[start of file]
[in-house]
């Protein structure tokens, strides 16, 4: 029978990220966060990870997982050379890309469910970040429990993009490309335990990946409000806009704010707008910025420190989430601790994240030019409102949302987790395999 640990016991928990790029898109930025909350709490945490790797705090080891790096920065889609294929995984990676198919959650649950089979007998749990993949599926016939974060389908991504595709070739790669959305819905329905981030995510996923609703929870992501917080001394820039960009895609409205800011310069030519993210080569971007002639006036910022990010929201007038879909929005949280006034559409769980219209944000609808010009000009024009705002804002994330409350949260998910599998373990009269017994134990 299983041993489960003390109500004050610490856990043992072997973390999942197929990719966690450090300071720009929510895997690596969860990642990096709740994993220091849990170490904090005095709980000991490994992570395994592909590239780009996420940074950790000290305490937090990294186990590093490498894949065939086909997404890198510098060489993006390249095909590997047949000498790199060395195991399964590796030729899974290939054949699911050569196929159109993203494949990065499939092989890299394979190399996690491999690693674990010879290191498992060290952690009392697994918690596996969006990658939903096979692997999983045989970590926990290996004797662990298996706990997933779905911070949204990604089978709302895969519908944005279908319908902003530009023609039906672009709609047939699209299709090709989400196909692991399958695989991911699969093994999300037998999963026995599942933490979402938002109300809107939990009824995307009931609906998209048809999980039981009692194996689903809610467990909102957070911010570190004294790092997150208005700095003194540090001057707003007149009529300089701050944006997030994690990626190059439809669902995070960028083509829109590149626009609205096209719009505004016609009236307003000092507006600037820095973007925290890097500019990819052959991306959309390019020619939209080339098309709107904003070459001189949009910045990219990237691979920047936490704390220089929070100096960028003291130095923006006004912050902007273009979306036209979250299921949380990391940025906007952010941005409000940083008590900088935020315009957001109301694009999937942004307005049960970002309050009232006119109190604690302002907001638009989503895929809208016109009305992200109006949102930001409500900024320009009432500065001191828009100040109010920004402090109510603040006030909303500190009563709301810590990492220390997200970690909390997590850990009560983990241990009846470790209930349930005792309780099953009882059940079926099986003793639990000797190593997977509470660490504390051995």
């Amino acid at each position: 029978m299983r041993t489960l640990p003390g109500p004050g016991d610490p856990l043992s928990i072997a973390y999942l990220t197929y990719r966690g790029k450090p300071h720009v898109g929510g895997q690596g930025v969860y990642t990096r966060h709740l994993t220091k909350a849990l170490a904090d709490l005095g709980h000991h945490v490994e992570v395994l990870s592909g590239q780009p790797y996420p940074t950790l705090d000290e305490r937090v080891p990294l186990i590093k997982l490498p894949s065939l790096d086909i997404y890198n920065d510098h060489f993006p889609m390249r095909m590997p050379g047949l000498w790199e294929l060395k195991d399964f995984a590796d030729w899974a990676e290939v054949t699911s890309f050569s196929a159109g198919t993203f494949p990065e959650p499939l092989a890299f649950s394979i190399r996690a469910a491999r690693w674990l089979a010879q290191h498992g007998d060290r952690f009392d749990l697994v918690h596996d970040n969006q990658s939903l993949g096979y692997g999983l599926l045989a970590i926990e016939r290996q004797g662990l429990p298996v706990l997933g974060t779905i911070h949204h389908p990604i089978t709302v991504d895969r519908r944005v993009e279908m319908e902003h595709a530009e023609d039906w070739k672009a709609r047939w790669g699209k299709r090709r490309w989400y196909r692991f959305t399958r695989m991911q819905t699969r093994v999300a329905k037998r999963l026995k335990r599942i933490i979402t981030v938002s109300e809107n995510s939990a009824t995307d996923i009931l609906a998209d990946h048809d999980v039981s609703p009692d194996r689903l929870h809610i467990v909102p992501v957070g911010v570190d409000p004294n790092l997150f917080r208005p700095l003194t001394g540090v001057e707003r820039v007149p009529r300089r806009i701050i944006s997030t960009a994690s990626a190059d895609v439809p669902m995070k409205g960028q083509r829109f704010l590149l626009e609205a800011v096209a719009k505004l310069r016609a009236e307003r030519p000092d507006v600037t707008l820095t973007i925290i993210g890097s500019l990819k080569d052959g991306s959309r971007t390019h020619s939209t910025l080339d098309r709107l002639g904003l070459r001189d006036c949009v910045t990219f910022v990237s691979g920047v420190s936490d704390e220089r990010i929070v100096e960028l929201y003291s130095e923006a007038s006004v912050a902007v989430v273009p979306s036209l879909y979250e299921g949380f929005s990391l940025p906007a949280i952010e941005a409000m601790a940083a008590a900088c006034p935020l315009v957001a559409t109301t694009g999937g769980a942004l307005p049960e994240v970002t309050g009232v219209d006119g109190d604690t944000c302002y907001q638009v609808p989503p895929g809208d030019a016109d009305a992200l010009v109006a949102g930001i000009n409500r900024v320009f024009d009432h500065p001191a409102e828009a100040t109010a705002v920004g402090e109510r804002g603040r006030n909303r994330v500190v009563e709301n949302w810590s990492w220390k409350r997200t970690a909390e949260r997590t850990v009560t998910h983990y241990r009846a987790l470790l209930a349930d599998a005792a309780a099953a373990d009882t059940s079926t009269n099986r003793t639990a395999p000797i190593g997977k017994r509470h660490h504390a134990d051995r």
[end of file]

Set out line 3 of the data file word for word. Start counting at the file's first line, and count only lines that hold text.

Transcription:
């Amino acid at each position: 029978m299983r041993t489960l640990p003390g109500p004050g016991d610490p856990l043992s928990i072997a973390y999942l990220t197929y990719r966690g790029k450090p300071h720009v898109g929510g895997q690596g930025v969860y990642t990096r966060h709740l994993t220091k909350a849990l170490a904090d709490l005095g709980h000991h945490v490994e992570v395994l990870s592909g590239q780009p790797y996420p940074t950790l705090d000290e305490r937090v080891p990294l186990i590093k997982l490498p894949s065939l790096d086909i997404y890198n920065d510098h060489f993006p889609m390249r095909m590997p050379g047949l000498w790199e294929l060395k195991d399964f995984a590796d030729w899974a990676e290939v054949t699911s890309f050569s196929a159109g198919t993203f494949p990065e959650p499939l092989a890299f649950s394979i190399r996690a469910a491999r690693w674990l089979a010879q290191h498992g007998d060290r952690f009392d749990l697994v918690h596996d970040n969006q990658s939903l993949g096979y692997g999983l599926l045989a970590i926990e016939r290996q004797g662990l429990p298996v706990l997933g974060t779905i911070h949204h389908p990604i089978t709302v991504d895969r519908r944005v993009e279908m319908e902003h595709a530009e023609d039906w070739k672009a709609r047939w790669g699209k299709r090709r490309w989400y196909r692991f959305t399958r695989m991911q819905t699969r093994v999300a329905k037998r999963l026995k335990r599942i933490i979402t981030v938002s109300e809107n995510s939990a009824t995307d996923i009931l609906a998209d990946h048809d999980v039981s609703p009692d194996r689903l929870h809610i467990v909102p992501v957070g911010v570190d409000p004294n790092l997150f917080r208005p700095l003194t001394g540090v001057e707003r820039v007149p009529r300089r806009i701050i944006s997030t960009a994690s990626a190059d895609v439809p669902m995070k409205g960028q083509r829109f704010l590149l626009e609205a800011v096209a719009k505004l310069r016609a009236e307003r030519p000092d507006v600037t707008l820095t973007i925290i993210g890097s500019l990819k080569d052959g991306s959309r971007t390019h020619s939209t910025l080339d098309r709107l002639g904003l070459r001189d006036c949009v910045t990219f910022v990237s691979g920047v420190s936490d704390e220089r990010i929070v100096e960028l929201y003291s130095e923006a007038s006004v912050a902007v989430v273009p979306s036209l879909y979250e299921g949380f929005s990391l940025p906007a949280i952010e941005a409000m601790a940083a008590a900088c006034p935020l315009v957001a559409t109301t694009g999937g769980a942004l307005p049960e994240v970002t309050g009232v219209d006119g109190d604690t944000c302002y907001q638009v609808p989503p895929g809208d030019a016109d009305a992200l010009v109006a949102g930001i000009n409500r900024v320009f024009d009432h500065p001191a409102e828009a100040t109010a705002v920004g402090e109510r804002g603040r006030n909303r994330v500190v009563e709301n949302w810590s990492w220390k409350r997200t970690a909390e949260r997590t850990v009560t998910h983990y241990r009846a987790l470790l209930a349930d599998a005792a309780a099953a373990d009882t059940s079926t009269n099986r003793t639990a395999p000797i190593g997977k017994r509470h660490h504390a134990d051995r």